In the Cut
dir. Jane Campion
Opens Fri Oct 31.

Much ink has already been spilled over Jane Campion's In the Cut, specifically in regard to its star, Meg Ryan, whose performance critics and other scribblers have labeled a "departure." But unless by "departure" they mean "from her clothes," I find the hullabaloo a little perplexing. Yes, yes, "America's Sweetheart" engages in pseudo-explicit coitus with her co-star, Mark Ruffalo, but outside of all the slap 'n' tickle, Ryan's performance offers very little to surprise. Does shedding one's clothes, and tangling in some sweaty sex, automatically make for a daring, noteworthy performance? If so, Shannon Tweed's mantel would surely be aglitter with Oscars by now.

Still, this doesn't mean that Ryan is bad in the film, for she's not--she's merely adequate, if a little bland, in a bad picture. And In the Cut is indeed a bad picture; surprisingly bad, really, given the pedigree involved. Based on Susanna Moore's best-selling novel, it aims to be a sexual thriller with a feminist tweak (think what Basic Instinct should have been, if screenwriter Joe Eszterhas wasn't such a misogynist), but the film, while certainly sexual on more than one occasion, is rarely thrilling.

The film opens splendidly, however, with a credit sequence that promises a grace of craft the rest of the picture is unable to rise to: With an eerie version of "Que Sera Sera" filling our ears, images of New York blur in and out, showing a city frozen in a pre-Giuliani state; downtrodden and grimy, it is much closer to the city of Alan J. Pakula's Klute (or, to cite another classic, Stan Lathan's Beat Street) than the polished metropolis we've grown accustomed to seeing onscreen. It is wonderful to see Gotham once again smudged on celluloid, and if In the Cut makes a smart move, it's that it steers far clear of the shiny neon blunder that is Times Square; set among neighborhoods less traveled by film crews, the picture makes the city seem not just busy, but alive--the greatest city in the world complete with the "blemishes" that define its true character. The New York of In the Cut is not about tourism--there is no Central Park, no Macy's, no Park Avenue--and because of this, the city once again feels real. Unfortunately, Campion squanders her vision, by placing within this setting a story that is, in a word, terrible--a trudging piece of hackwork saddled with a finale sure to cause many slaps upon foreheads.

Ryan plays Frannie Avery, a teacher living in the East Village. Cold and living in somewhat of a self-imposed emotional exile, Frannie finds herself entangled in a rather gruesome affair: the dismembering of women at the hands of a serial killer. When a piece of a victim appears under Frannie's window, Detective Malloy (Ruffalo) appears on her doorstep. Poorly mustachioed, a slow-moving slouch full of sweat and greasiness, Malloy has some questions for Frannie. Question #1: Did she see or hear anything out of the ordinary the other night? Question #2, unspoken but certainly implied: Would she like to grease up and wrestle between the sheets?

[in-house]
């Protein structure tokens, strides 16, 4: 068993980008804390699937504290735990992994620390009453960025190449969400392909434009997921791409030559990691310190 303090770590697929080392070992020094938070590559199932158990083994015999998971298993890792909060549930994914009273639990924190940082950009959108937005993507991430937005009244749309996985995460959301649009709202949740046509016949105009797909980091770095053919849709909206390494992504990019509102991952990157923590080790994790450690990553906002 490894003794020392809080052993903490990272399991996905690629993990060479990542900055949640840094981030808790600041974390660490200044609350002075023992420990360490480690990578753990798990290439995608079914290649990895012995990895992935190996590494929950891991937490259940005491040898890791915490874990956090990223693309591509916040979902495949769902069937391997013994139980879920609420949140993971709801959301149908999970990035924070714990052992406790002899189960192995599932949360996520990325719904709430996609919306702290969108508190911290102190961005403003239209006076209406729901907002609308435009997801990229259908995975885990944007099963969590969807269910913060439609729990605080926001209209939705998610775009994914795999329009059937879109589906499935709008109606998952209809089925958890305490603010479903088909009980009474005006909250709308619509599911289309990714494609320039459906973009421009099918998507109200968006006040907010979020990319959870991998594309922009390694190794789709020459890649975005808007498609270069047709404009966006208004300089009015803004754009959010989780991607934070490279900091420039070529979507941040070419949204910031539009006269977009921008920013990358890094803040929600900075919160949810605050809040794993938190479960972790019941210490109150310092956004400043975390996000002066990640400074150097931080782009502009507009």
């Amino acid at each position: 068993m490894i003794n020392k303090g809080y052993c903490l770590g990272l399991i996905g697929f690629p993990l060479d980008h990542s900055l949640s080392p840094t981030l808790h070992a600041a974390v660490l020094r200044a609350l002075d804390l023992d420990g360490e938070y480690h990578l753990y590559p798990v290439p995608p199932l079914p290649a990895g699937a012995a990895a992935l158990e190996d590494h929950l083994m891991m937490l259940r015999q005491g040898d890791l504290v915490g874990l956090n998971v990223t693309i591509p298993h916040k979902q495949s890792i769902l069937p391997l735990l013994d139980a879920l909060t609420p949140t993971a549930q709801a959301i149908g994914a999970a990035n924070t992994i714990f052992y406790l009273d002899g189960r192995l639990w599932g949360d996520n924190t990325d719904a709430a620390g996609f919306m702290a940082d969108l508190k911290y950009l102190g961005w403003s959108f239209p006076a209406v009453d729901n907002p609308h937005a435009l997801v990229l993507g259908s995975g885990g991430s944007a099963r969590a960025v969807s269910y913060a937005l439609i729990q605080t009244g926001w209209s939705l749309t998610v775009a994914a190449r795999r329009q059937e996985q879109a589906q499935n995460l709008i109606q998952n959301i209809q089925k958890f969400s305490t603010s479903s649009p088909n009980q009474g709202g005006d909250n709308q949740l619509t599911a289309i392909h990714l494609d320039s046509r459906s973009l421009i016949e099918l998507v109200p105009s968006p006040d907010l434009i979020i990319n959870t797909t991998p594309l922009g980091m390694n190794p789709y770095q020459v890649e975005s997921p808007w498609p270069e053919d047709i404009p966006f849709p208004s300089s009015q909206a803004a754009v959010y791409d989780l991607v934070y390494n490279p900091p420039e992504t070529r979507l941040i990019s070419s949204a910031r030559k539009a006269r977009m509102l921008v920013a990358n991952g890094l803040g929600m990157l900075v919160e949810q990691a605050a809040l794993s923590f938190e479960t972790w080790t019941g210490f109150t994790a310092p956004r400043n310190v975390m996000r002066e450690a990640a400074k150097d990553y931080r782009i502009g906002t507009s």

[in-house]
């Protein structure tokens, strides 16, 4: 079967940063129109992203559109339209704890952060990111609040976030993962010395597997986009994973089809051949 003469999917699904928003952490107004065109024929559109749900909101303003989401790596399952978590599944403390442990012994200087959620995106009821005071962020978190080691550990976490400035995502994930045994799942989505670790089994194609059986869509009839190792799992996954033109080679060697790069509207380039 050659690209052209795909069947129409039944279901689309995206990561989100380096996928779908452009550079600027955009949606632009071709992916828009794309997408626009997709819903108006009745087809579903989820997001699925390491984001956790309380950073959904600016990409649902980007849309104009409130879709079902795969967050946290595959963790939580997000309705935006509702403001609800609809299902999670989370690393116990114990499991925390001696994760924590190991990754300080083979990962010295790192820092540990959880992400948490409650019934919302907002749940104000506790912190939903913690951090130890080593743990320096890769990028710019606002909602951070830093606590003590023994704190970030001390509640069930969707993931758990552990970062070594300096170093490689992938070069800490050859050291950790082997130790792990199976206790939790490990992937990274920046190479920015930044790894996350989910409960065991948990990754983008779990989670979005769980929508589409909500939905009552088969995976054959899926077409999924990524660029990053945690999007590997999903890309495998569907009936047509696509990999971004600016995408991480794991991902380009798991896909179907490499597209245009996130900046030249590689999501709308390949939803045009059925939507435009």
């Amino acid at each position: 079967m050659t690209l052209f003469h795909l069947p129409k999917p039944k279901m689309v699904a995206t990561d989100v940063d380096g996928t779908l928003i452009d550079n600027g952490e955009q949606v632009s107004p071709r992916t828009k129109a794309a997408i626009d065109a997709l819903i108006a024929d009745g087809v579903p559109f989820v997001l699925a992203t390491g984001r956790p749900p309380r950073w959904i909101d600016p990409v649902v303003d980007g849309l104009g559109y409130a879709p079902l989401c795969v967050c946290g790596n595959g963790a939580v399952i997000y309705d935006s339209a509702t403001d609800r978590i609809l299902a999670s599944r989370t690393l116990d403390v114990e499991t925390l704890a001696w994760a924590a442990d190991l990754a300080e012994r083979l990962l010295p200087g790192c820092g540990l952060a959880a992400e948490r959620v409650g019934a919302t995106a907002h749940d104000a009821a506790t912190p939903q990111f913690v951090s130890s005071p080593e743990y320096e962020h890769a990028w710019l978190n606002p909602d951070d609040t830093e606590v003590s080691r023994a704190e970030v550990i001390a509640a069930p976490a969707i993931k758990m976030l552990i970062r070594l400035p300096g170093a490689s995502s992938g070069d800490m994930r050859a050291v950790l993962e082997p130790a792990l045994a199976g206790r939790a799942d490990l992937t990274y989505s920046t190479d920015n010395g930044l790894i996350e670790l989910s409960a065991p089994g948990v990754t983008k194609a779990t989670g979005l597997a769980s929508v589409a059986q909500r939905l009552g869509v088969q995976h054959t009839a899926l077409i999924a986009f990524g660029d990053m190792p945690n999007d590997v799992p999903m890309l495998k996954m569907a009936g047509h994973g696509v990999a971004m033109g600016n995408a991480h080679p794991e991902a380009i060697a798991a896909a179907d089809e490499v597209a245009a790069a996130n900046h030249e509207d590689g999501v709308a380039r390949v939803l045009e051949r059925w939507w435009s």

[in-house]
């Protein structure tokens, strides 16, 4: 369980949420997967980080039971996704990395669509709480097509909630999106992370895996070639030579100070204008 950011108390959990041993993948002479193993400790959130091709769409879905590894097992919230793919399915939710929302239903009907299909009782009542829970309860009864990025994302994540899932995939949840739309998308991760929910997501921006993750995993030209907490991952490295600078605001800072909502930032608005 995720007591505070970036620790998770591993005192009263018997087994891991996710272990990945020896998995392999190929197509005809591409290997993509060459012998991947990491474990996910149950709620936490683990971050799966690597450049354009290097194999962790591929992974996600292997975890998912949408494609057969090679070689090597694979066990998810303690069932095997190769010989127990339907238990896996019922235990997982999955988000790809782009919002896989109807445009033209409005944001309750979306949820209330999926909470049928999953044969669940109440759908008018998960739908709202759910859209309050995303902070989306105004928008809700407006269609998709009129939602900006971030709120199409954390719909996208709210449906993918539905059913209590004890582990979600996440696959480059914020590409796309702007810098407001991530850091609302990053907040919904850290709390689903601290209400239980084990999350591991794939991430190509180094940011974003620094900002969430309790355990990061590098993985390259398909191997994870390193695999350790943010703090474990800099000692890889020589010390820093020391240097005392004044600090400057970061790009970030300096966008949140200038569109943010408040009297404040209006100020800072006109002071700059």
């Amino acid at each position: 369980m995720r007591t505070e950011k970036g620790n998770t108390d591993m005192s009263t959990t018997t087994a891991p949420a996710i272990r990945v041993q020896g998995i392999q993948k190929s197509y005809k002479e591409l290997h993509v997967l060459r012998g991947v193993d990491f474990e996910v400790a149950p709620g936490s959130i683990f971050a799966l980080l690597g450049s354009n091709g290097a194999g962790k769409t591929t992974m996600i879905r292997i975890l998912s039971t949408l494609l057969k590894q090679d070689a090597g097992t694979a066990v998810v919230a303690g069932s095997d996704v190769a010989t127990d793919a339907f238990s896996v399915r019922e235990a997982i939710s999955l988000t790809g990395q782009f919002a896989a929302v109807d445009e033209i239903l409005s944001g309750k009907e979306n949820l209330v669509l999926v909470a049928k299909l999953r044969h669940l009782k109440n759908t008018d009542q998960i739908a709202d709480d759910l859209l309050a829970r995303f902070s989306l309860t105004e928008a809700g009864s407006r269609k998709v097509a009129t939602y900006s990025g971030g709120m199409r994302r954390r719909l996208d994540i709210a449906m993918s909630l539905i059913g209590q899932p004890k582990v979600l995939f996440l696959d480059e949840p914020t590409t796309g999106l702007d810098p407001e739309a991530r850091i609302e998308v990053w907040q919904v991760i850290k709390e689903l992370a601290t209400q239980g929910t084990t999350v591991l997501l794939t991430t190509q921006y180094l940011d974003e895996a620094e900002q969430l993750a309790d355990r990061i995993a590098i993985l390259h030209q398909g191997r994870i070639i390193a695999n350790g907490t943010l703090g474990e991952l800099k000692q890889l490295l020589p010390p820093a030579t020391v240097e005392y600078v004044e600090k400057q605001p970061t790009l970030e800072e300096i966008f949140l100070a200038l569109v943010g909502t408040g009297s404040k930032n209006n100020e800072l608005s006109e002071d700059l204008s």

And so it is that In the Cut begins to spin, for Frannie did indeed witness something out of the ordinary, and that thing is this: The day of the killing, she encountered a man in the gloomy basement of a bar. Said man, perfectly shadowed as to remain unrecognizable, was receiving a blowjob from a young woman who may or may not have been the victim, and all Frannie could make out of the gentleman's features was a small tattoo on the inside of his wrist--a tattoo very similar to one decorating Detective Malloy's wrist.

Is Malloy the killer? And if so, why is Frannie still drawn to him? And if not, why is she drawn to him? And what does this all have to do with poetry, which Frannie reads on the subway? And, more importantly, why did Campion, a director of considerable talent (see not just The Piano, but the stunning An Angel at My Table for proof), believe such trash would make for an acceptable picture?

By most reports, Susanna Moore's novel was a well-penned effort, but In the Cut is a sizable disaster onscreen; talky and clumsy, it means to mine, I suppose, the complexities and contradictions of sexuality--the desire found in danger, the search for danger out of boredom and self-loathing, etc. --by packaging it in a fairly standard sexual thriller. But the final product is rarely engaging and, at times, outright laughable; a non-mysterious mystery, by the time the film wheezes to its finish with a completely inane and unoriginal climax, you care so little about each of the characters--indeed, you are so thoroughly annoyed with them--that a group dismemberment takes on a certain level of appeal. Even the normally enjoyable Jennifer Jason Leigh, as Frannie's troubled sister Pauline, manages to grate, reduced as she is to little more than a whiny, cluttered soul just one missed dose away from being cuckoo for Cocoa Puffs.

There is one bright spot to be found in the whole endeavor, however, and that is the work of cinematographer Dion Beebe, previously of Chicago, whose use of blurs and deep colors is beautiful to behold. In the Cut is a rich visual spectacle, smartly assembled in the lenses, and it's too bad that what most of those lenses are aimed at is a mess.

brad@thestranger.com

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